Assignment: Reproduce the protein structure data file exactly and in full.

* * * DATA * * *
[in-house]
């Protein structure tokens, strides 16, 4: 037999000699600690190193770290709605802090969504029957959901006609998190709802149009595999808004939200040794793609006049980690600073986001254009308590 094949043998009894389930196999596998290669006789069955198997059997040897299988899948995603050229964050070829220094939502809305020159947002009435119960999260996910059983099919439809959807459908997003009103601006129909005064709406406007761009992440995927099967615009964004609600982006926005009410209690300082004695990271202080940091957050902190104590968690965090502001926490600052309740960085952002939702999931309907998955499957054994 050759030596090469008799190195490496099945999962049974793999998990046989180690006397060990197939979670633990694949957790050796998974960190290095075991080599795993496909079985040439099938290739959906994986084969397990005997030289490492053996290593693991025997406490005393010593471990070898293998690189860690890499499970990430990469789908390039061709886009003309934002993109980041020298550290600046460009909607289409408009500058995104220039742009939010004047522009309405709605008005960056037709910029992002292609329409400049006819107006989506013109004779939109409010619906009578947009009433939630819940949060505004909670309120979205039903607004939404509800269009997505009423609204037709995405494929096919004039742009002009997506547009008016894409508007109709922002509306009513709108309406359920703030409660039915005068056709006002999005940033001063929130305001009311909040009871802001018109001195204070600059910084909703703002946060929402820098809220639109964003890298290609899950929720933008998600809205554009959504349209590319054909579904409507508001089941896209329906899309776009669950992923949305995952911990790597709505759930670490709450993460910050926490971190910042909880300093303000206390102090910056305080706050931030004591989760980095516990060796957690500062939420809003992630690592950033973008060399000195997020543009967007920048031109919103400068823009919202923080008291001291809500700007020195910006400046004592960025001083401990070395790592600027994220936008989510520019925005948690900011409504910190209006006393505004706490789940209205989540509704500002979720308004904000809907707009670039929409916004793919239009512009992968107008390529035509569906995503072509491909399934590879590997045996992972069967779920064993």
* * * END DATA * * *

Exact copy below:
[in-house]
């Protein structure tokens, strides 16, 4: 037999000699600690190193770290709605802090969504029957959901006609998190709802149009595999808004939200040794793609006049980690600073986001254009308590 094949043998009894389930196999596998290669006789069955198997059997040897299988899948995603050229964050070829220094939502809305020159947002009435119960999260996910059983099919439809959807459908997003009103601006129909005064709406406007761009992440995927099967615009964004609600982006926005009410209690300082004695990271202080940091957050902190104590968690965090502001926490600052309740960085952002939702999931309907998955499957054994 050759030596090469008799190195490496099945999962049974793999998990046989180690006397060990197939979670633990694949957790050796998974960190290095075991080599795993496909079985040439099938290739959906994986084969397990005997030289490492053996290593693991025997406490005393010593471990070898293998690189860690890499499970990430990469789908390039061709886009003309934002993109980041020298550290600046460009909607289409408009500058995104220039742009939010004047522009309405709605008005960056037709910029992002292609329409400049006819107006989506013109004779939109409010619906009578947009009433939630819940949060505004909670309120979205039903607004939404509800269009997505009423609204037709995405494929096919004039742009002009997506547009008016894409508007109709922002509306009513709108309406359920703030409660039915005068056709006002999005940033001063929130305001009311909040009871802001018109001195204070600059910084909703703002946060929402820098809220639109964003890298290609899950929720933008998600809205554009959504349209590319054909579904409507508001089941896209329906899309776009669950992923949305995952911990790597709505759930670490709450993460910050926490971190910042909880300093303000206390102090910056305080706050931030004591989760980095516990060796957690500062939420809003992630690592950033973008060399000195997020543009967007920048031109919103400068823009919202923080008291001291809500700007020195910006400046004592960025001083401990070395790592600027994220936008989510520019925005948690900011409504910190209006006393505004706490789940209205989540509704500002979720308004904000809907707009670039929409916004793919239009512009992968107008390529035509569906995503072509491909399934590879590997045996992972069967779920064993």